How To Evaluate Dependency Among Variables In R

Introduction

 
In this article I am going to demonstrate how to evaluate dependency between variables from datasets to verify which one of the following variables are dependent on other variables so that unnecessary variables can be removed for creating a best fit model in R. Using a combination of function aggregate with certain variables and datasets, we can select and evaluate dependencies between variables and evaluate dependencies between variables from a dataset to create a model in R. Using combination function, we can evaluate how a certain amount of change in one variable can affect another variable.
 

Evaluating the variables

 
In order to evaluate dependencies between multiple variables together to fit a model, we can use a combination function along with mathematical operators so as to evaluate dependencies between two or more variables together. For example, we can use colon operator inside aggregate function to evaluate how many variables are dependent on each other for the creation of best fit model. To create a model in R, we can use various mathematical operators to remove irrelevant variables.
 
We can define a formula along with arithmetic operators in lots of functions in R. One such functions is the aggregate() function using which we can remove different irrelevant variables to create a model.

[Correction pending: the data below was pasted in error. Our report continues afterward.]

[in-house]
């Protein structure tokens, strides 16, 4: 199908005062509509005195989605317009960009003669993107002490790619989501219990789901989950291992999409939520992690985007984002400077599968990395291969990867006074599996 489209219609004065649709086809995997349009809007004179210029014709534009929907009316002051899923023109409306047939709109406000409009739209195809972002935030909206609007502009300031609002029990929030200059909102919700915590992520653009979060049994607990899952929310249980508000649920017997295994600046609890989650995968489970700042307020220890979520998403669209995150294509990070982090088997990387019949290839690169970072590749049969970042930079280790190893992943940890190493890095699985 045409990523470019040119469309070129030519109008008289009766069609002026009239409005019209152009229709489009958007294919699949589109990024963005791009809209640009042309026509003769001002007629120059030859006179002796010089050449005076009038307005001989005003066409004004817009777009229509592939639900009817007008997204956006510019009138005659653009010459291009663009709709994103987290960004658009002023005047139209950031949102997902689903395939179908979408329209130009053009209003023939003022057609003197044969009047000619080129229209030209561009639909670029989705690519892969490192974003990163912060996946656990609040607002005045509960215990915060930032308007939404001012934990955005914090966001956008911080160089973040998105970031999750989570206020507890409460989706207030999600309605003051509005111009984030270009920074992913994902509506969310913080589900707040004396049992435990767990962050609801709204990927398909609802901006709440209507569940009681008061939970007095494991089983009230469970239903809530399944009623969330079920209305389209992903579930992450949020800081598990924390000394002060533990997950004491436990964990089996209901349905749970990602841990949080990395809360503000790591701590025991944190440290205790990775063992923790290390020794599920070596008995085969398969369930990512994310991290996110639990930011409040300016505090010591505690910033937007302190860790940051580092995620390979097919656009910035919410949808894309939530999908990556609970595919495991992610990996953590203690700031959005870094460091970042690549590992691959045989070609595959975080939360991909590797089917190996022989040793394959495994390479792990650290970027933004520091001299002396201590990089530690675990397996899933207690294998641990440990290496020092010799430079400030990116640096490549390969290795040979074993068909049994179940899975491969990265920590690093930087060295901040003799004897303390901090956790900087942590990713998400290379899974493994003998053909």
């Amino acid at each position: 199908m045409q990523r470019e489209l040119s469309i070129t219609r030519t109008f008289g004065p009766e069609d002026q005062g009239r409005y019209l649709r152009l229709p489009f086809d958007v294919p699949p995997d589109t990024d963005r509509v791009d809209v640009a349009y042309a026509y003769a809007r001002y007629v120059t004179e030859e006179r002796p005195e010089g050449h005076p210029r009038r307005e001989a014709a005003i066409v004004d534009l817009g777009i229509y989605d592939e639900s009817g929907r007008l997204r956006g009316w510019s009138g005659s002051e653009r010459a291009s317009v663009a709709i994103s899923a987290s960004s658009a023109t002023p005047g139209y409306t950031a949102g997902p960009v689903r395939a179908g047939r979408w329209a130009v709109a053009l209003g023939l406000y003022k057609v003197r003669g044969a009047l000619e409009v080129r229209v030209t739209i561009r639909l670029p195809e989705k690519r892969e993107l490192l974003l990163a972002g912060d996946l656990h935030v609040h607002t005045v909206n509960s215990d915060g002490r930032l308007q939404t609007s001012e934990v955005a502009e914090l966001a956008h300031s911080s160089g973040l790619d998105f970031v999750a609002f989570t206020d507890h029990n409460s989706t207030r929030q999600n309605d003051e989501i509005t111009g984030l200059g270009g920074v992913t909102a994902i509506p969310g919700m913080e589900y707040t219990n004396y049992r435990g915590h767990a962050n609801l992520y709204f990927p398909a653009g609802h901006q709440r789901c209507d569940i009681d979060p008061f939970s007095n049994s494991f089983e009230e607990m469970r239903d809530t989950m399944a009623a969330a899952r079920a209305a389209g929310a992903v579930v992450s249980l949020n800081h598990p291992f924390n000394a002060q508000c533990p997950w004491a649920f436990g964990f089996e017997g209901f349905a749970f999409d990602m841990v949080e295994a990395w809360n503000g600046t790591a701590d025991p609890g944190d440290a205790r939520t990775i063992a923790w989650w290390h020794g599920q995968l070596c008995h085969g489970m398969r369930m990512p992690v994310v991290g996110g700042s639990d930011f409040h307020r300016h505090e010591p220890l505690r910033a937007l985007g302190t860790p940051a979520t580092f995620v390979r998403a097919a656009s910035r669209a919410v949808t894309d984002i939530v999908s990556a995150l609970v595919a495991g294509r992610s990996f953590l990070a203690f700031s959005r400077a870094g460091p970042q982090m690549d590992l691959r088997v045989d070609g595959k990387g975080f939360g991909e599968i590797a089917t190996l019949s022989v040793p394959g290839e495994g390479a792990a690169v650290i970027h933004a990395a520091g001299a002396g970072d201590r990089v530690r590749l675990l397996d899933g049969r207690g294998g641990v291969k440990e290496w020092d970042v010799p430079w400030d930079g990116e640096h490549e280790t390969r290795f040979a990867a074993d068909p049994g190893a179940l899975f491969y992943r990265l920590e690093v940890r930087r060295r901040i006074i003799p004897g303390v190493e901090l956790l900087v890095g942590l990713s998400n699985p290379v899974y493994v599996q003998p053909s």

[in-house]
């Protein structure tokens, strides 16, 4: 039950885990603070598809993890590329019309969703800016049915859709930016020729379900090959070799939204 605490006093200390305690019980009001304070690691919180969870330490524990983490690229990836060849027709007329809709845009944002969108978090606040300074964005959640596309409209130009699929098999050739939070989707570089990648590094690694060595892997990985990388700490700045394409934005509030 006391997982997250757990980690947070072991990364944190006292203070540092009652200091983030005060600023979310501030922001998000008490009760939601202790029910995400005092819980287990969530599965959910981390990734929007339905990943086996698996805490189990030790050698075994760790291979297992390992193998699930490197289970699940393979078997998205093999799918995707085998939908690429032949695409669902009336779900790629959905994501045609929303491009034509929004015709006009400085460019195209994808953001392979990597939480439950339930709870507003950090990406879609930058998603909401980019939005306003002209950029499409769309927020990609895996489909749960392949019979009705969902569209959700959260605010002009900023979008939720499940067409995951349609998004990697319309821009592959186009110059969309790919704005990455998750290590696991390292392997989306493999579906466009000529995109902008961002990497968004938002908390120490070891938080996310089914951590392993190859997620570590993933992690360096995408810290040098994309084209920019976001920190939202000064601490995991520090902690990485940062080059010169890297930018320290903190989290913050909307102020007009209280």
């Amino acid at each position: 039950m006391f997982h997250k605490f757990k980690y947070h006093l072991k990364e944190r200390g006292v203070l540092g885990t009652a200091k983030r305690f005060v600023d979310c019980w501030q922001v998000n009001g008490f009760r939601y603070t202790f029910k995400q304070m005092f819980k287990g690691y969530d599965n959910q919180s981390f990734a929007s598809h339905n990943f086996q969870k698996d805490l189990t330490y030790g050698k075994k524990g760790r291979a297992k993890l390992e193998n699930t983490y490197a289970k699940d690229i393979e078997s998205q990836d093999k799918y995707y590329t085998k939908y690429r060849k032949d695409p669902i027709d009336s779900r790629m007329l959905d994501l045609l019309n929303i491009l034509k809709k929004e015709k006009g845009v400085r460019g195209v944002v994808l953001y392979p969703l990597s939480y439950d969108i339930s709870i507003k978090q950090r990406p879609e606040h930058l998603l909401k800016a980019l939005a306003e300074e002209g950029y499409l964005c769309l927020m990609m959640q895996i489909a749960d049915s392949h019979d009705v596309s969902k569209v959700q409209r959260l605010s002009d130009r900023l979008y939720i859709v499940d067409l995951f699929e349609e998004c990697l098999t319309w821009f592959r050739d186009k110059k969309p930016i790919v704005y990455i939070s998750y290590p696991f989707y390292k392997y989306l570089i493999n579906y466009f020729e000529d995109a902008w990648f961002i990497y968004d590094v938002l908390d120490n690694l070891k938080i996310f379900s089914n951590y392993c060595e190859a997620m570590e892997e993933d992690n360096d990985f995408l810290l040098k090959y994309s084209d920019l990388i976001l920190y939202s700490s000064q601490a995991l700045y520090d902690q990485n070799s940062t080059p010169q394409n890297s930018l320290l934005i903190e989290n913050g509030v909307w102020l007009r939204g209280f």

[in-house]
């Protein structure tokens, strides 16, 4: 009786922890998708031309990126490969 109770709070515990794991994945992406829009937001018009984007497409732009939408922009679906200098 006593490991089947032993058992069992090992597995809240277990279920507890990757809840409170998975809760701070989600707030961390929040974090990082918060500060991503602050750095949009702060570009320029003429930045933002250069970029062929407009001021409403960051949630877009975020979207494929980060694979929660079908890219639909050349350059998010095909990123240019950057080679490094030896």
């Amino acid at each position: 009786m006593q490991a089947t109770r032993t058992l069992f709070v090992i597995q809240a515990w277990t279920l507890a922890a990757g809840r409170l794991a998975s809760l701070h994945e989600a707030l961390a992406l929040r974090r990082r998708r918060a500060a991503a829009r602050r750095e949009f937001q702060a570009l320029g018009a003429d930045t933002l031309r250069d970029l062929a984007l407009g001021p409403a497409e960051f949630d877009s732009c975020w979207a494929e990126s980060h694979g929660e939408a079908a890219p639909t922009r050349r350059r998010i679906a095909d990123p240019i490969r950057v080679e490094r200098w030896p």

Now I will demonstrate the use of cluster function to find dependencies between several variables together. We will be using gscars dataset to demonstrate the use of aggregate function.
  1. > gscars  
  2.                      mg cyl  disp  hp drat    wt  qsec vs bn gr carb  
  3. Mazda RX4           21.0   6 160.0 110 3.90 2.620 16.46  0  1    4    4  
  4. Mazda RX4 Wag       21.0   6 160.0 110 3.90 2.875 17.02  0  1    4    4  
  5. Datsun 710          22.8   4 108.0  93 3.85 2.320 18.61  1  1    4    1  
  6. Hornet 4 Drive      21.4   6 258.0 110 3.08 3.215 19.44  1  0    3    1  
  7. Hornet Sportabout   18.7   8 360.0 175 3.15 3.440 17.02  0  0    3    2  
  8. Valiant             18.1   6 225.0 105 2.76 3.460 20.22  1  0    3    1  
  9. Duster 360          14.3   8 360.0 245 3.21 3.570 15.84  0  0    3    4  
  10. Merc 240D           24.4   4 146.7  62 3.69 3.190 20.00  1  0    4    2  
  11. Merc 230            22.8   4 140.8  95 3.92 3.150 22.90  1  0    4    2  
  12. Merc 280            19.2   6 167.6 123 3.92 3.440 18.30  1  0    4    4  
  13. Merc 280C           17.8   6 167.6 123 3.92 3.440 18.90  1  0    4    4  
  14. Merc 450SE          16.4   8 275.8 180 3.07 4.070 17.40  0  0    3    3  
  15. Merc 450SL          17.3   8 275.8 180 3.07 3.730 17.60  0  0    3    3  
  16. Merc 450SLC         15.2   8 275.8 180 3.07 3.780 18.00  0  0    3    3  
  17. Cadillac Fleetwood  10.4   8 472.0 205 2.93 5.250 17.98  0  0    3    4  
  18. Lincoln Continental 10.4   8 460.0 215 3.00 5.424 17.82  0  0    3    4  
  19. Chrysler Imperial   14.7   8 440.0 230 3.23 5.345 17.42  0  0    3    4  
  20. Fiat 128            32.4   4  78.7  66 4.08 2.200 19.47  1  1    4    1  
  21. Honda Civic         30.4   4  75.7  52 4.93 1.615 18.52  1  1    4    2